[Updated] Mind the Gap: the Jennifer Lawrence Essay Asks if Your Pay Check is Fair, Bradley Cooper Answers “No, Let Me Help”

But does that help or hurt? Rachel Zuckerman looks into it

10.20.15
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Last week, Jennifer Lawrence wrote an essay for Lenny Letter that bluntly and pointedly called Hollywood out on its sexism and its antiquated habit of paying female actors woefully less than their male counterparts. In response to it, Leandra and Amelia published a text message conversation (featured below) that begged the question: what now?

Though Lawrence wasn’t the first person to make a point about the wage gap, her message was delivered with the kind of inspiring grit and rigor that makes you want to get involved.

The media’s response was swift and predictable, but would the moment produce an action element?

Cue Bradley Cooper.

Faster than you can say, “I volunteer as tribute,” Bradley Cooper announced that he would join his female co-stars at the negotiating table so that they’d know how much he’s getting paid before they ink their own deals.

Initially, my reaction was “You go Bradley Cooper!” Leandra says her underwear practically came undone when she realized the most attractive man in America is also a feminist. But what quickly and almost simultaneously followed, for me at least, was this feeling that his pledge maintained an element of knight-in-shining-armor-comes-to-rescue-the-princess. Is the problem really being solved because someone who allegedly wields more power based on his gender is going to join you at the negotiating table?

I know it’s not that simple and it’s definitely commendable that Cooper would use his status to enact change where he can, but I feel a little conflicted.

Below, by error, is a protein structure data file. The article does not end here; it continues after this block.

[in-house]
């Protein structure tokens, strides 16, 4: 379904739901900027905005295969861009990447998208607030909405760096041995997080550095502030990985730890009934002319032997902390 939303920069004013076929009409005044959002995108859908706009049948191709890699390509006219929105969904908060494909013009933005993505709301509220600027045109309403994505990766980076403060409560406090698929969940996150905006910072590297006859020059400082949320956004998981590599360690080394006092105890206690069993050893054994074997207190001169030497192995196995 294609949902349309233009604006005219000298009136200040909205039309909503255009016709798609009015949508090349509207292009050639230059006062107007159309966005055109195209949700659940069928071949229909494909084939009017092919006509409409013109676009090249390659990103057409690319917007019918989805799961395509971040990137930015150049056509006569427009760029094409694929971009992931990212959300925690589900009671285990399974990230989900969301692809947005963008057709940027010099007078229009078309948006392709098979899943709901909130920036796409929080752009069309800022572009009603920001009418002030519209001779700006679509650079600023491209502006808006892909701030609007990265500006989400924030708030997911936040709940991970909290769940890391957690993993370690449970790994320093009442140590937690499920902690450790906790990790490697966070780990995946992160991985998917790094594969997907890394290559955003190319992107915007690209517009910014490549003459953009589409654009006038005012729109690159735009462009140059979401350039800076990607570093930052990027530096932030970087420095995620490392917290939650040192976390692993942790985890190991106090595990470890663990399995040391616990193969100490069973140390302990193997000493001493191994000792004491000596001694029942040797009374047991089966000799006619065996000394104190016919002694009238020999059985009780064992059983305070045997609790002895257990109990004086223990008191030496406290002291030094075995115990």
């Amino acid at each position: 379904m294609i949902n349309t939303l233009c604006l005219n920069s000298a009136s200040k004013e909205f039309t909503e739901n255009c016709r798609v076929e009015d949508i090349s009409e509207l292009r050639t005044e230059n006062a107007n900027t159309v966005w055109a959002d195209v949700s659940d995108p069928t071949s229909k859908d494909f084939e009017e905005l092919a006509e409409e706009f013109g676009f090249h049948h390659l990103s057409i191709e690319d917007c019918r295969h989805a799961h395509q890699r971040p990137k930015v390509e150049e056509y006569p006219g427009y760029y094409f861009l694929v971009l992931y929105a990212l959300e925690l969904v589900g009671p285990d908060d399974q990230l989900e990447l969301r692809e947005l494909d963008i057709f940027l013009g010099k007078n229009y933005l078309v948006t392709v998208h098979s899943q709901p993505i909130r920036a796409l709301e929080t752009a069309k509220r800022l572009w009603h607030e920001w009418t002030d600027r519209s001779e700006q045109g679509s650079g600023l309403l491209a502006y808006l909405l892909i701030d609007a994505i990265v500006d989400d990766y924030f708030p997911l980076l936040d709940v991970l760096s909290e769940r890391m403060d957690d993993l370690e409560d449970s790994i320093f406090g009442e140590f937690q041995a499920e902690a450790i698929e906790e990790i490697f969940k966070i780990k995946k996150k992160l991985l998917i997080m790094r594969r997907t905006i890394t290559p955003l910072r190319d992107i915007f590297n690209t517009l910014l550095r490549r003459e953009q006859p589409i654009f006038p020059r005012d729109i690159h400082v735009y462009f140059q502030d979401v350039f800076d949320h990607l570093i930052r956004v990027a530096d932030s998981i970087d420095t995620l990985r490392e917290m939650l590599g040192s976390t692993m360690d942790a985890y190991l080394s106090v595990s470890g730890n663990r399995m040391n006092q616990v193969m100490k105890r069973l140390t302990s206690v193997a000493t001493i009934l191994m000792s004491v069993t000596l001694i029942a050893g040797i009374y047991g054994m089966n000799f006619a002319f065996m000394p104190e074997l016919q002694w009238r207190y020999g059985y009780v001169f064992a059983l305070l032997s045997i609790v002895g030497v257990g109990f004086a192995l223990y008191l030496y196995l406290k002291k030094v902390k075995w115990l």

Jennifer Lawrence’s piece exuded bad-ass, no-holds-barred independence. We all need help in doing something for the first time, but I’m feeling like this is a “teach a person to fish” type of thing.

Salary transparency needs to be the status quo, but so too does making sure young women (really, all women) have the necessary skills to not only recognize and speak up when they are being paid less for equal work but to also broach the question of asking for a raise.

I feel incredibly lucky to have benefited and continue to benefit from amazing female mentors who have helped me learn how to “lean in.” But it shouldn’t come down to luck.

With all the things we learn in school under the guise of life skills (we’re literally taught how to boil water), is it crazy to think that “How to Talk to Your Boss 101” should be incorporated somewhere along the way?

Celebrity endorsed social change is great and gives a powerful springboard to vital yet overlooked issues. But we’re all responsible for action.

If nothing else, don’t forget, your vote speaks loudly, and I hear there’s a pretty big election coming up…

Rachel Zuckerman

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Collage by Krista Anna Lewis

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